Featured Research

from universities, journals, and other organizations

New Insight Into Childhood Metabolic Disease

Date:
October 15, 2007
Source:
Journal of Clinical Investigation
Summary:
Glutaric acidemia type I is an inherited disorder similar to Huntington disease. In most, but not all, affected children, a period of normal development is followed by an irreversible brain injury triggered by a nonspecific illness. New research using a mouse model of GA-I has provided insight into the mechanisms underlying injury and age-dependent susceptibility to the disease and suggested a way to monitor children with the disease.

Glutaric acidemia type I (GA-I) is an inherited disorder similar to Huntington disease. Individuals with GA-I are unable to breakdown completely the amino acids lysine and tryptophan and the intermediates of lysine and tryptophan breakdown accumulate in the brain.

In most, but not all, affected children, a period of normal development is followed by an irreversible brain injury triggered by a nonspecific illness. If children with GA-I reach 5 years of age without suffering brain injury they usually never show symptoms of the disease.

New research using a mouse model of GA-I (Gcdh--/-- mice) by William Zinnanti and colleagues at Penn State, Hershey, has provided insight into the mechanisms underlying injury and age-dependent susceptibility to the disease and suggested a way to monitor children with the disease.

Gcdh--/-- mice do not develop disease if lysine and tryptophan are excluded from their diet. Exposure to lysine in the diet caused brain damage in both young and adult mice, but the extent of the damage was much greater in the young mice.

This was shown to be because lysine uptake is enhanced in the immature brain compared with the adult brain and so more intermediates of lysine degradation accumulated, thereby increasing the susceptibility to brain damage.

Treating young Gcdh--/-- mice with homoarginine, to limit brain uptake of lysine, and glucose, to limit lysine degradation, substantially decreased brain damage caused by exposure to lysine in the diet.

Furthermore, brain injury was preceded by decreases in glutamate and GABA in the brain that could be monitored by proton nuclear magnetic resonance spectroscopy, providing hope that a way of monitoring children with GA-I to predict the onset of brain injury might be developed.

Article: Mechanism of age-dependent susceptibility and novel treatment strategy in glutaric acidemia type I


Story Source:

The above story is based on materials provided by Journal of Clinical Investigation. Note: Materials may be edited for content and length.


Cite This Page:

Journal of Clinical Investigation. "New Insight Into Childhood Metabolic Disease." ScienceDaily. ScienceDaily, 15 October 2007. <www.sciencedaily.com/releases/2007/10/071011180857.htm>.
Journal of Clinical Investigation. (2007, October 15). New Insight Into Childhood Metabolic Disease. ScienceDaily. Retrieved October 21, 2014 from www.sciencedaily.com/releases/2007/10/071011180857.htm
Journal of Clinical Investigation. "New Insight Into Childhood Metabolic Disease." ScienceDaily. www.sciencedaily.com/releases/2007/10/071011180857.htm (accessed October 21, 2014).

Share This



More Mind & Brain News

Tuesday, October 21, 2014

Featured Research

from universities, journals, and other organizations


Featured Videos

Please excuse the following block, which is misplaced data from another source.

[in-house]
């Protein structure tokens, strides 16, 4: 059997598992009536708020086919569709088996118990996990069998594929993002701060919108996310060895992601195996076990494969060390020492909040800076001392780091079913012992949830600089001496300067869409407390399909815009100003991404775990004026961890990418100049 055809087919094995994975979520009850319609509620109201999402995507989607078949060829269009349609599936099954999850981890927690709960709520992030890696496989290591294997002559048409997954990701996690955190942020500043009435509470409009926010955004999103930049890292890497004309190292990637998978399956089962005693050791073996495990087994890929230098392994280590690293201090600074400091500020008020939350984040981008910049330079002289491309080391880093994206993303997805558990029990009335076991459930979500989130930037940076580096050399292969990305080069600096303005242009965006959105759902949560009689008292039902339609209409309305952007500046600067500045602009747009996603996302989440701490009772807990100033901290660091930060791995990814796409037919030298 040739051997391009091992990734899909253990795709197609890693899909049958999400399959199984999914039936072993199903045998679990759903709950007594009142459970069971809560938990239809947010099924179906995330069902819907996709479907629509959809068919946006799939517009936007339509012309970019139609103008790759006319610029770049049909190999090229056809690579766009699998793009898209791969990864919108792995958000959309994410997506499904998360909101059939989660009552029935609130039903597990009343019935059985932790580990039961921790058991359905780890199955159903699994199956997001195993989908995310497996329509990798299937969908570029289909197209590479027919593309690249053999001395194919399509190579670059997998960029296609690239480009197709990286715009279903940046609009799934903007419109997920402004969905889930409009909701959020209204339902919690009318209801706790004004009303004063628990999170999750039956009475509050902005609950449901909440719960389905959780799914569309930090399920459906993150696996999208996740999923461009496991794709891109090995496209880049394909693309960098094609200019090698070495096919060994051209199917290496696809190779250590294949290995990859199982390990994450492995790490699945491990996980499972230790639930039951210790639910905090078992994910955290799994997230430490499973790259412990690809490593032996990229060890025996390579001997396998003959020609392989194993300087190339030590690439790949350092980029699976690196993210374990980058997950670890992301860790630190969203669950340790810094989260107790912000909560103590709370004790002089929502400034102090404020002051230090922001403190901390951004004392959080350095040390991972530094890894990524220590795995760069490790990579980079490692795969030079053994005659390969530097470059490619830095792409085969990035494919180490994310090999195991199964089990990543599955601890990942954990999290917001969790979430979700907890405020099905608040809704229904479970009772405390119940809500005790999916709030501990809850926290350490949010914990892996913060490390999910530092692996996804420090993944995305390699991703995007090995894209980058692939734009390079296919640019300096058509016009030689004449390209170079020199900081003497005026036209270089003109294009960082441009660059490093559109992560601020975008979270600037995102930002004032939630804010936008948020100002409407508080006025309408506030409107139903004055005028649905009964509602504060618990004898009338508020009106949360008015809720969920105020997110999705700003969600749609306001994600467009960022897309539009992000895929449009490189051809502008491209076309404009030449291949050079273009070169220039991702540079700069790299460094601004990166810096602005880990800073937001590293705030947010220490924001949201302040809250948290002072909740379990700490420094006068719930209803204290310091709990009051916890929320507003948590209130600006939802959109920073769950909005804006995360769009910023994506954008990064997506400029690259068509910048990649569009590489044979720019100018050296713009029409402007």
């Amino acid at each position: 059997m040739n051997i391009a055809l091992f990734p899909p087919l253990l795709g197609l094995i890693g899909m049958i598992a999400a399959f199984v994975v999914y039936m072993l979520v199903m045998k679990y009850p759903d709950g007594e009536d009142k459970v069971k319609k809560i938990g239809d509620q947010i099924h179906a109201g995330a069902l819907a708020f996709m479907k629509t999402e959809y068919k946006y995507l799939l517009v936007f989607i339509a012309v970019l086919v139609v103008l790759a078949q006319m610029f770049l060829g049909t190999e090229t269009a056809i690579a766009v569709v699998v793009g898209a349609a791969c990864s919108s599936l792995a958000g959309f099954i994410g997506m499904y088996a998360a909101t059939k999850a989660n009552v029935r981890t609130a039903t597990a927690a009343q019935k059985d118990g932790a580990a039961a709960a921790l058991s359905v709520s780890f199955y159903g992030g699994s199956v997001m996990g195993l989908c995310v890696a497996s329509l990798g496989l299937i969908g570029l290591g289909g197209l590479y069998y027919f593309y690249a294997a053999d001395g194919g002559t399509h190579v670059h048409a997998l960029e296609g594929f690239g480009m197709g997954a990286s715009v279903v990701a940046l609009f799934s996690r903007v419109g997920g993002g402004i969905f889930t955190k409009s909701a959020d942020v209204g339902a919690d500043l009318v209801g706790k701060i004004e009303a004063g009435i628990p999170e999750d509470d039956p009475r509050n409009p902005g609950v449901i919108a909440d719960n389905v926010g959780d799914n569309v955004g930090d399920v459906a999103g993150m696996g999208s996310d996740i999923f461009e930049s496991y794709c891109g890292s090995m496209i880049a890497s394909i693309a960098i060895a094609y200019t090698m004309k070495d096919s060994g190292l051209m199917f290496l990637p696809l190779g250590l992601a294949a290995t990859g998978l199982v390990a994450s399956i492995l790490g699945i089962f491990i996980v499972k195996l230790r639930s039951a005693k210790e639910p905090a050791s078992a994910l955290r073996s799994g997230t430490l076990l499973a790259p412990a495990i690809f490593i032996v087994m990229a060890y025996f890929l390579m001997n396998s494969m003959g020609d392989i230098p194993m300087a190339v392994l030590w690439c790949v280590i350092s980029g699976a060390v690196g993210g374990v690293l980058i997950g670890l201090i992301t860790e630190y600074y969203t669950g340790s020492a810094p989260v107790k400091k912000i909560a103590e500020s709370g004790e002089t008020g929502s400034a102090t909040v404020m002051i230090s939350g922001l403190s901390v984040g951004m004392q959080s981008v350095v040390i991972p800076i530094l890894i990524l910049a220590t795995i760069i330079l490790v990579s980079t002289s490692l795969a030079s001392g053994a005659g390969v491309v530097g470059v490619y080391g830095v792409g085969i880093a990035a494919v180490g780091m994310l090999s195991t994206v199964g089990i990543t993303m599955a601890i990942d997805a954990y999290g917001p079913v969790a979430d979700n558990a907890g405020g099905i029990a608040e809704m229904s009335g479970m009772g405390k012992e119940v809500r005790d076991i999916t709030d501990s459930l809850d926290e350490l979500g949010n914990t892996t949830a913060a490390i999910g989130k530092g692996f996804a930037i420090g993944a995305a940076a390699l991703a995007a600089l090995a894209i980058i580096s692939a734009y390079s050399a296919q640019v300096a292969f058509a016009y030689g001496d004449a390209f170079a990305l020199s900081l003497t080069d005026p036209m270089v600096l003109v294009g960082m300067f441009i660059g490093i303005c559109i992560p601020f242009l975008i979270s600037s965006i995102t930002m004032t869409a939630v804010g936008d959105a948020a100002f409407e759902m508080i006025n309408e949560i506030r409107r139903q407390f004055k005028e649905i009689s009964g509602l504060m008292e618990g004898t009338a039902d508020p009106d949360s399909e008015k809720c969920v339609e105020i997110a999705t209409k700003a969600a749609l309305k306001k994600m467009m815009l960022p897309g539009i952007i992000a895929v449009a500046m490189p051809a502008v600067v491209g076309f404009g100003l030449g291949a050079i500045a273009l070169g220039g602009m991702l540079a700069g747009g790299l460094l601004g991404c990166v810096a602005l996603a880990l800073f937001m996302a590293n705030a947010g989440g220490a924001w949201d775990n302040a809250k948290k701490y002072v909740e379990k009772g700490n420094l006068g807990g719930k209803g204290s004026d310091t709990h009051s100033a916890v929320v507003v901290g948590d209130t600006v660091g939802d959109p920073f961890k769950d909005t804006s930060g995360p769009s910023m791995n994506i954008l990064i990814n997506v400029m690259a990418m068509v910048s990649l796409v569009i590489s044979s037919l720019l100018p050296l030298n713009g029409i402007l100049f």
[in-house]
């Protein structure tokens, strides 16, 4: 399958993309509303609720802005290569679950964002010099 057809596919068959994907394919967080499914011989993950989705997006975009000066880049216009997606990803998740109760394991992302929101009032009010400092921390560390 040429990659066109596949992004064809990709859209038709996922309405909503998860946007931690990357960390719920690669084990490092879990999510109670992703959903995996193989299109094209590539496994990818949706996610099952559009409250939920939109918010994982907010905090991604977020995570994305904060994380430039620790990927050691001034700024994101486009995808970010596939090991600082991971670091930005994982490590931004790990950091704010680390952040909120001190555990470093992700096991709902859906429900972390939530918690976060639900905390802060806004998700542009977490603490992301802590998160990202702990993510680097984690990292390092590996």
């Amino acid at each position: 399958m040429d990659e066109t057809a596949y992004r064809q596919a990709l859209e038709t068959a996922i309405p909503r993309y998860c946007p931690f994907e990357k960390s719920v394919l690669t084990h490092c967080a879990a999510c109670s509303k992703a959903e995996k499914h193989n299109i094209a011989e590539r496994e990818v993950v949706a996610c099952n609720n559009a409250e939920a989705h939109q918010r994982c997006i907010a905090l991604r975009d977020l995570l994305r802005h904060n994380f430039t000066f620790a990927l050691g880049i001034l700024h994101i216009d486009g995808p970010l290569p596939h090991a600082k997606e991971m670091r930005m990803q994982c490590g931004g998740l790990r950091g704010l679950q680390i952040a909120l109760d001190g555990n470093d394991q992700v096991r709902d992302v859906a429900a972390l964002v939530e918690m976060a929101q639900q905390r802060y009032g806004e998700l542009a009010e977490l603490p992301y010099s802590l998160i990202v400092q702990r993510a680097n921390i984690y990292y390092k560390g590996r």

from AP, Reuters, AFP, and other news services

Your Birth Season Might Determine Your Temperament

Your Birth Season Might Determine Your Temperament

Newsy (Oct. 20, 2014) A new study says the season you're born in can determine your temperament — and one season has a surprising outcome. Video provided by Newsy
Powered by NewsLook.com
Court Ruling Means Kids' Online Activity Could Be On Parents

Court Ruling Means Kids' Online Activity Could Be On Parents

Newsy (Oct. 17, 2014) In a ruling attorneys for both sides agreed was a first of its kind, a Georgia appeals court said parents can be held liable for what kids put online. Video provided by Newsy
Powered by NewsLook.com
The Best Foods To Boost Your Mood

The Best Foods To Boost Your Mood

Buzz60 (Oct. 17, 2014) Feeling down? Reach for the refrigerator, not the medicine cabinet! TC Newman (@PurpleTCNewman) shares some of the best foods to boost your mood. Video provided by Buzz60
Powered by NewsLook.com
You Can Get Addicted To Google Glass, Apparently

You Can Get Addicted To Google Glass, Apparently

Newsy (Oct. 15, 2014) Researchers claim they’ve diagnosed the first example of the disorder in a 31-year-old U.S. Navy serviceman. Video provided by Newsy
Powered by NewsLook.com

Search ScienceDaily

Number of stories in archives: 140,361

Find with keyword(s):
Enter a keyword or phrase to search ScienceDaily for related topics and research stories.

Save/Print:
Share:

Breaking News:

Strange & Offbeat Stories


Health & Medicine

Mind & Brain

Living & Well

In Other News

... from NewsDaily.com

Science News

Health News

Environment News

Technology News



Save/Print:
Share:

Free Subscriptions


Get the latest science news with ScienceDaily's free email newsletters, updated daily and weekly. Or view hourly updated newsfeeds in your RSS reader:

Get Social & Mobile


Keep up to date with the latest news from ScienceDaily via social networks and mobile apps:

Have Feedback?


Tell us what you think of ScienceDaily -- we welcome both positive and negative comments. Have any problems using the site? Questions?
Mobile: iPhone Android Web
Follow: Facebook Twitter Google+
Subscribe: RSS Feeds Email Newsletters
Latest Headlines Health & Medicine Mind & Brain Space & Time Matter & Energy Computers & Math Plants & Animals Earth & Climate Fossils & Ruins